Representing Women’s Authority in the Early Modern World
explores the myriad ways in which early modern women’s lives and literature were shaped by the interconnected concepts of authority and morality. This essay collection studies the nuances and complexities of early modern women’s lived experiences and writing, reaching beyond disciplinary, geographical, and political boundaries. The discussion is located in a wide context of European society and acknowledges the high degree of cultural exchange between countries during the early modern period. Geographically, the essays focus on a range of locales, including France, Germany, Spain (and its Empire), Italy, the Low Countries, and Ireland. In subject matter, the ten essays contained herein discuss women of diverse social classes and at varied life stages, ranging from prosecuted witches to revered saints and from influential patrons to exiled nuns. In approach, the volume endeavours to cross disciplinary boundaries and to highlight continuities between women’s lives and literature in the early modern world.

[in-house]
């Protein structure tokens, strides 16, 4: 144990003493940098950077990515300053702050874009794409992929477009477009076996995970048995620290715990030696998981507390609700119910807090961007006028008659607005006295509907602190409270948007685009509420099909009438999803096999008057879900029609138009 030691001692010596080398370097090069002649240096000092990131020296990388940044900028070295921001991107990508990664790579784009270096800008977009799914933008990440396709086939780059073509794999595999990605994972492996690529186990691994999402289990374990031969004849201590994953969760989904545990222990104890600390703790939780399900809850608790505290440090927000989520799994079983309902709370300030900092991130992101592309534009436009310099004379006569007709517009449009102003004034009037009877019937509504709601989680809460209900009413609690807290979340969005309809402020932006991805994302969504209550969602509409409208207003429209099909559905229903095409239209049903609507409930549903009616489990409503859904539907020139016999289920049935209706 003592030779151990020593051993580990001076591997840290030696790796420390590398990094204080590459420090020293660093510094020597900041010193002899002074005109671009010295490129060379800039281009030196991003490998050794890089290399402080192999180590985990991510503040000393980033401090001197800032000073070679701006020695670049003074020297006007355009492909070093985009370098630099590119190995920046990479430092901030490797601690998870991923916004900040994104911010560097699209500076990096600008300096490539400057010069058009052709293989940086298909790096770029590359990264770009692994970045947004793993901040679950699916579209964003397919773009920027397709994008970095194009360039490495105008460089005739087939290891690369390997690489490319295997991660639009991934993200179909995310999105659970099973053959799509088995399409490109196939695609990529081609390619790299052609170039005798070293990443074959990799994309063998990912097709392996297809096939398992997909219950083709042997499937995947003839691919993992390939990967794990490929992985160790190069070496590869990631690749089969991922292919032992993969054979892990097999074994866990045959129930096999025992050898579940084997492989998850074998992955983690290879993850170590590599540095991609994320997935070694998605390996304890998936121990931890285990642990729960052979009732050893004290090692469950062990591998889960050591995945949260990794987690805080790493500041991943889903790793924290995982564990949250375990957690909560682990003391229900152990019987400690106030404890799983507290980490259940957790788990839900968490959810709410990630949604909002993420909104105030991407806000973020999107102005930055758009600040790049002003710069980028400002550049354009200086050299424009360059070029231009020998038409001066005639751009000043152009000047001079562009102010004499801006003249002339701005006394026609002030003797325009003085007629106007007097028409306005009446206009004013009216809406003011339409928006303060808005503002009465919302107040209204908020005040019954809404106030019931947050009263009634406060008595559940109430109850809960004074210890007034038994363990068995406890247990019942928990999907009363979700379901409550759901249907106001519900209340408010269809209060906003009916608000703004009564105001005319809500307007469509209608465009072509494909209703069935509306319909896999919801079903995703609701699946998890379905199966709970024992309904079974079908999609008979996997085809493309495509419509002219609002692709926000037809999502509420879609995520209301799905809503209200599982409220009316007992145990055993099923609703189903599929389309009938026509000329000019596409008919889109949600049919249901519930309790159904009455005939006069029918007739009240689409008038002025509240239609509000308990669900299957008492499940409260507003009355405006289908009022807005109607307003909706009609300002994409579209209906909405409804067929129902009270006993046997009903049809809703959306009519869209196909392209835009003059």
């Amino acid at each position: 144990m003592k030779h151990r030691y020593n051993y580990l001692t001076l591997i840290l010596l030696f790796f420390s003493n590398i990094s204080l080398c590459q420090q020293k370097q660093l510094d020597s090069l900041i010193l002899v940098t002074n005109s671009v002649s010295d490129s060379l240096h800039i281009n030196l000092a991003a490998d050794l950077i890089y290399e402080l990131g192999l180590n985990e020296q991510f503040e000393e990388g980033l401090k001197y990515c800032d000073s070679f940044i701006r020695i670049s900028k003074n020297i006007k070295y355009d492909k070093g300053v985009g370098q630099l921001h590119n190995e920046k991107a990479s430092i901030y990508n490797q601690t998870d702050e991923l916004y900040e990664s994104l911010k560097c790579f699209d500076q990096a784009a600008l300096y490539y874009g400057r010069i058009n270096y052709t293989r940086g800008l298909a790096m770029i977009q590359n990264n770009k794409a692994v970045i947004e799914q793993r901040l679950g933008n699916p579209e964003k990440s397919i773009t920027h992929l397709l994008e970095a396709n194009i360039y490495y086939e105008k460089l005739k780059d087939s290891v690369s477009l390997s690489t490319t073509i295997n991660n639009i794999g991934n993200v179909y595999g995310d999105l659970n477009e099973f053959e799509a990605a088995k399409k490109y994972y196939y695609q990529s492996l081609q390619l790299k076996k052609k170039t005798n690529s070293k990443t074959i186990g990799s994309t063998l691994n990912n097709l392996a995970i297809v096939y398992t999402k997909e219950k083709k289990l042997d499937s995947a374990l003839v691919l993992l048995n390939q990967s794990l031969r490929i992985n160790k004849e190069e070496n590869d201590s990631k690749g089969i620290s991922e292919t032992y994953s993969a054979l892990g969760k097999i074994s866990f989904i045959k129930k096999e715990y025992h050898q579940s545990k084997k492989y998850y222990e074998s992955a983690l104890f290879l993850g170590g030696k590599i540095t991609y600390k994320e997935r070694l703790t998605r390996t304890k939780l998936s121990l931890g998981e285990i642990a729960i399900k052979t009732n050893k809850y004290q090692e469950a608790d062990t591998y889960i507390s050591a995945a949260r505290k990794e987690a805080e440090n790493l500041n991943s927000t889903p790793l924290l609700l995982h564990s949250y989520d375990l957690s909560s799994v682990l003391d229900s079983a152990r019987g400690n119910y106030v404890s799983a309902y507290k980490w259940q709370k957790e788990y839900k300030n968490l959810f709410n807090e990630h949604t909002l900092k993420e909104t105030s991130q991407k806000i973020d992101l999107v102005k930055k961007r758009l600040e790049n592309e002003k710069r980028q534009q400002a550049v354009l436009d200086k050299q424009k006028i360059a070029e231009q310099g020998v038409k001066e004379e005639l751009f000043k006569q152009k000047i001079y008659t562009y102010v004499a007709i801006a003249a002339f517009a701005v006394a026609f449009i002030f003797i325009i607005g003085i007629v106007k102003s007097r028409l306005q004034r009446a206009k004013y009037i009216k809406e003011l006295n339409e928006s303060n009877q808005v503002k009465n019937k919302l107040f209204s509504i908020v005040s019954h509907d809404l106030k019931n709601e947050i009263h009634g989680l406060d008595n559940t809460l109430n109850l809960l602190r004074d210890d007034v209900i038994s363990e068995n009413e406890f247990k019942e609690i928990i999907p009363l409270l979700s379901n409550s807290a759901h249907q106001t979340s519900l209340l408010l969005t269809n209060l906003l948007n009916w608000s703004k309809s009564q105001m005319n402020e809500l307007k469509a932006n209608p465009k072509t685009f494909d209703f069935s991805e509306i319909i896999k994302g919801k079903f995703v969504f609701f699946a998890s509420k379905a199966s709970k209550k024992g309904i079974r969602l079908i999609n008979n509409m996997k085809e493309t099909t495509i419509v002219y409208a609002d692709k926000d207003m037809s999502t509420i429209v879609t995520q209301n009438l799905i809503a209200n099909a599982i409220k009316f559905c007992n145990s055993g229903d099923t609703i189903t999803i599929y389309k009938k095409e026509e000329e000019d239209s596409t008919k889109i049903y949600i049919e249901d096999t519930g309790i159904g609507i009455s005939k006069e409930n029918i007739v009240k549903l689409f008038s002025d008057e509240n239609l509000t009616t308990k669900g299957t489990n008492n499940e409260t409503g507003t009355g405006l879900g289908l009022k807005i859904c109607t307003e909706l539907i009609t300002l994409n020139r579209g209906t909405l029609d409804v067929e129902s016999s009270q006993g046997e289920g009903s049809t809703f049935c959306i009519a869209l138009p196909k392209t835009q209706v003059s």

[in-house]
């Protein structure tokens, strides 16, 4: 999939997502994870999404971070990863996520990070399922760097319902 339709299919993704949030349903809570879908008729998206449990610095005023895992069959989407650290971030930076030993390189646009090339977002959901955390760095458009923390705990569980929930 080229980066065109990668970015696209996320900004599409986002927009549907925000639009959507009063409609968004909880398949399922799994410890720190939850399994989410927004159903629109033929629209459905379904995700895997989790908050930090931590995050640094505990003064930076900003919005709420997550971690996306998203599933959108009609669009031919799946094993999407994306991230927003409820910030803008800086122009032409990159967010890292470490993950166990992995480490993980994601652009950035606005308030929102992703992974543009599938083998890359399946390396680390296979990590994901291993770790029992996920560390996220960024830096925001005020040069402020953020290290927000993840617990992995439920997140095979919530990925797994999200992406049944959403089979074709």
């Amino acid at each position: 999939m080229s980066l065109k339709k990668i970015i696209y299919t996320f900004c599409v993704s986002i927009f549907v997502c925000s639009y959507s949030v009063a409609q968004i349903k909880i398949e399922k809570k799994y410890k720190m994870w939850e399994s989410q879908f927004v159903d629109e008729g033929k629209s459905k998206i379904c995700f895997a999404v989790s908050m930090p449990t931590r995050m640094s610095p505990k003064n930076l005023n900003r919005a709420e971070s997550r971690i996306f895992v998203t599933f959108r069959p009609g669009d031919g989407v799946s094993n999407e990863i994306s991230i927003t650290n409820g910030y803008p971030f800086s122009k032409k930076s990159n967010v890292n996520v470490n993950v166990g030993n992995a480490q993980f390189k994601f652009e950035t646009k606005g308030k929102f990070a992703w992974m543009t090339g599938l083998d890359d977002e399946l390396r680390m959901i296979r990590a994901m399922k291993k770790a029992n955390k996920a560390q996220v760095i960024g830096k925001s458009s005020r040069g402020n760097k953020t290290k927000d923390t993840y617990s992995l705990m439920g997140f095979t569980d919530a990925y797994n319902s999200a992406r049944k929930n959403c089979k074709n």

14 x 21
|data pubblicazione: ||Agosto 2013|
Donne nella storia | 13